Some guy named Cheese, providing the counterpoint.
Missed out on the Brooklyn Comics and Graphics Festival? Want to check out new comics, zines, and prints from some of the show’s buzziest attendees and exhibitors? BCGF co-organizer PictureBox Inc. has you covered. Dan Nadel’s brainchild has stocked its online store with new books and art from a who’s who of folks at the show, including Frank Santoro, Anya Davidson, Matthew Thurber, CF, Sammy Harkham, and Leif Goldberg, and the anthologies Mould Map 2 (edited by Hugh Frost and Leon Sadler) and Weird (edited by Noel Freibert) from Landfill Editions and Closed Caption Comics respectively. Stuff your stockings, artcomics fans.
Paying off thirty years of continuity and character development. Delivering shocks, gasps, cheers, and tears in equal measure, seemingly at the author’s whim. Offering a master class in everything from laying out a double-page spread to drawing clothes. Telling a story about beloved characters so emotionally engaging that even their most ardent fans wouldn’t mind if this were the last one ever told. Any way you slice it, Jaime Hernandez’s “The Love Bunglers” — his contribution to the recently released Love and Rockets: New Stories #4 and the conclusion to the already wildly acclaimed “The Love Bunglers”/”Browntown” suite from last year’s issue — is a hell of a comic. But you don’t have to take my word for it.
Dan Nadel, editor of The Comics Journal, has posted his own appreciation, and invited cartoonists Frank Santoro (Storeyville) and Adrian Tomine (Optic Nerve) to do the same. (SPOILER WARNINGS in effect at those links, folks.) Nadel (like Jordan Crane on the first part of Jaime’s tale in issue #3 before him) minces no words: “This is not just Jaime’s finest work, but one of the best (at this moment I’d rank it in my top five of all time) works ever created in the medium.” Santoro calls Jaime “the greatest cartoonist of all time,” saying “No art moves me the way the work of Jaime Hernandez moves me.” Tomine talks of picking the issue up at a signing event for Jaime and being so moved by a two-page spread he encountered while randomly flipping through that he actually had to leave.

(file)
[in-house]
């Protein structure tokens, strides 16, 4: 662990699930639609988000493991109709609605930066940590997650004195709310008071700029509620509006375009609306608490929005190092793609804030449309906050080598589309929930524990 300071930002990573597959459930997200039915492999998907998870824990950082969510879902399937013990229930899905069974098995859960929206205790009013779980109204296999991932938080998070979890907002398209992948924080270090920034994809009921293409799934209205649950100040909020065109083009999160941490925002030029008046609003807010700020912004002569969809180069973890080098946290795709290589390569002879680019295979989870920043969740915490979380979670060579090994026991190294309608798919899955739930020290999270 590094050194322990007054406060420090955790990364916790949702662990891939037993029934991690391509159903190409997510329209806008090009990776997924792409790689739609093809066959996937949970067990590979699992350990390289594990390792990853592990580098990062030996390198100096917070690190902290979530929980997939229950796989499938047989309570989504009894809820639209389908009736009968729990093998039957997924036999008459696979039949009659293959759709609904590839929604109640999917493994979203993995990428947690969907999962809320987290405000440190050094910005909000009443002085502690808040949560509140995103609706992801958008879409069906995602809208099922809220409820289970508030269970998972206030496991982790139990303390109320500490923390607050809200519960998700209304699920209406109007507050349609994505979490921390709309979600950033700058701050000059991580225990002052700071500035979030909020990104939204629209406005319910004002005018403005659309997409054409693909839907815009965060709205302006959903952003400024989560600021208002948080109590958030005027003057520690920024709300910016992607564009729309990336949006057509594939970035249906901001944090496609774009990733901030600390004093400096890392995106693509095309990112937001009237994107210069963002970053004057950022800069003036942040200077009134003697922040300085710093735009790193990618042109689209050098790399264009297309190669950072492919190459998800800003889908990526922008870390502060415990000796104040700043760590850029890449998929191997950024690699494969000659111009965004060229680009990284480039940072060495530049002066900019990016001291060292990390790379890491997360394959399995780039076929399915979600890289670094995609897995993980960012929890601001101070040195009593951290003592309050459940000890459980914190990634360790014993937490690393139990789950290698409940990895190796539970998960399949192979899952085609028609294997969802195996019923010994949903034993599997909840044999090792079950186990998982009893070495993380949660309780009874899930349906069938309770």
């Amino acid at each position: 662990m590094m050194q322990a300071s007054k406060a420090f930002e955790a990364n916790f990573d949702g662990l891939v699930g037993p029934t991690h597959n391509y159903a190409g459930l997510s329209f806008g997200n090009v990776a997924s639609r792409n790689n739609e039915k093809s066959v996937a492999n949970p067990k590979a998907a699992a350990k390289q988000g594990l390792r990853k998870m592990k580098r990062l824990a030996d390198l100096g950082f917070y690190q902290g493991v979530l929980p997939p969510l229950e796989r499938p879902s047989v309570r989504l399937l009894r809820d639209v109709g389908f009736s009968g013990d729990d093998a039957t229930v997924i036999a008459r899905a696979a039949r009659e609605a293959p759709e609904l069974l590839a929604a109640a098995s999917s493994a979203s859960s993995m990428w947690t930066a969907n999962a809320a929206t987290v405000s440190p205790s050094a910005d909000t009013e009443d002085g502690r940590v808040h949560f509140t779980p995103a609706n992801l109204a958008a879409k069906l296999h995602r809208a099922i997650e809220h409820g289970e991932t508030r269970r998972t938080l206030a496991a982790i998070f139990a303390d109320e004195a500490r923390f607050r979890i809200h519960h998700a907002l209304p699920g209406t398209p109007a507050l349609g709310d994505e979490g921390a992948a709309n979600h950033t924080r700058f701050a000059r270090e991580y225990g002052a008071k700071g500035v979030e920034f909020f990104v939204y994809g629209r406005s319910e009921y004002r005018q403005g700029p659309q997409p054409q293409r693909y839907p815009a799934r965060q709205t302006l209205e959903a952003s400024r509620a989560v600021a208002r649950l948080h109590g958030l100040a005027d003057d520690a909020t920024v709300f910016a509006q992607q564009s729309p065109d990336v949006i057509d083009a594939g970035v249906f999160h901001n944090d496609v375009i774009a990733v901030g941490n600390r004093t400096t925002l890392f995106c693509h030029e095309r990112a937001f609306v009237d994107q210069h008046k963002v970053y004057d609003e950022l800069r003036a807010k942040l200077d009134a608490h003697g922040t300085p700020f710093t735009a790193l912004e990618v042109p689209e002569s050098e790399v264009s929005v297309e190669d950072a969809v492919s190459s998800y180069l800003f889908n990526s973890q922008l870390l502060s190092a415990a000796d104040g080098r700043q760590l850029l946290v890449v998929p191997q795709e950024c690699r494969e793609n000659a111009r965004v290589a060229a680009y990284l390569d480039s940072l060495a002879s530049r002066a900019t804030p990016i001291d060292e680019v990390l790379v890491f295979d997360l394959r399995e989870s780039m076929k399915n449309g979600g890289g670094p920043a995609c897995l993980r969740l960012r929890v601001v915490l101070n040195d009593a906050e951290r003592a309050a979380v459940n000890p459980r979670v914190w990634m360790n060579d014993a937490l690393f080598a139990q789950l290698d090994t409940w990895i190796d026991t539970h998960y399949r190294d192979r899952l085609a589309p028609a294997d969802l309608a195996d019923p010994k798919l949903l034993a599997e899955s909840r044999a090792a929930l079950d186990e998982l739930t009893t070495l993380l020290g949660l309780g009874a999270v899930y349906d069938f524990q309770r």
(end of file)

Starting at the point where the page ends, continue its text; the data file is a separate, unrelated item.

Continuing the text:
I posted my review at the beginning of August, after the book had started circulating at cons but long before it hit stores, but weeks and even months later people would still post comments on the review, like they’d been hungrily seeking out anything anyone had written about this remarkable comic. I’ve got a feeling that as more and more critics read this comic, they’ll never go hungry again.
Pretty much since the Womanthology initiative began, Robot 6 has done its best to cover it. A few weeks back, some questions came about how the money raised for the Womanthology project was to be spent and further questions resulted based on the response to the concerns. Rather than stand on the sidelines as the discussion played out, I contacted Womanthology organizers to see if an email interview was possible. Laura Morley, Womanthology’s project administrator, was willing to take my questions. Thanks to Morley for her time, as well as to Michael May, Sean T. Collins and Graeme McMillan for interview prep support.
Tim O’Shea: Laura, how did you come to be involved with Womanthology?
Laura Morley: I’m an aspiring comics writer, and saw the original tweet Renae De Liz sent out in May, seeking women to contribute comics to an anthology for charity. I hadn’t actually crossed paths with Renae back then, and saw the message via someone else’s retweet – I wish I could remember whose, so I could thank them! It’s been an amazing experience for me. Then, since I’m one of those perverse people who gets a kick out of wrangling spreadsheets, I sent an email offering to help out with admin for the project – from that I wound up coordinating the admin effort, which has meant acting as a first point of contact for our contributors and our Kickstarter backers. You can also hear me sounding British on the Womanthology Kickstarter video.
O’Shea: Can you explain how it came to be that there is a hardback anthology and a sketchbook associated with Womanthology?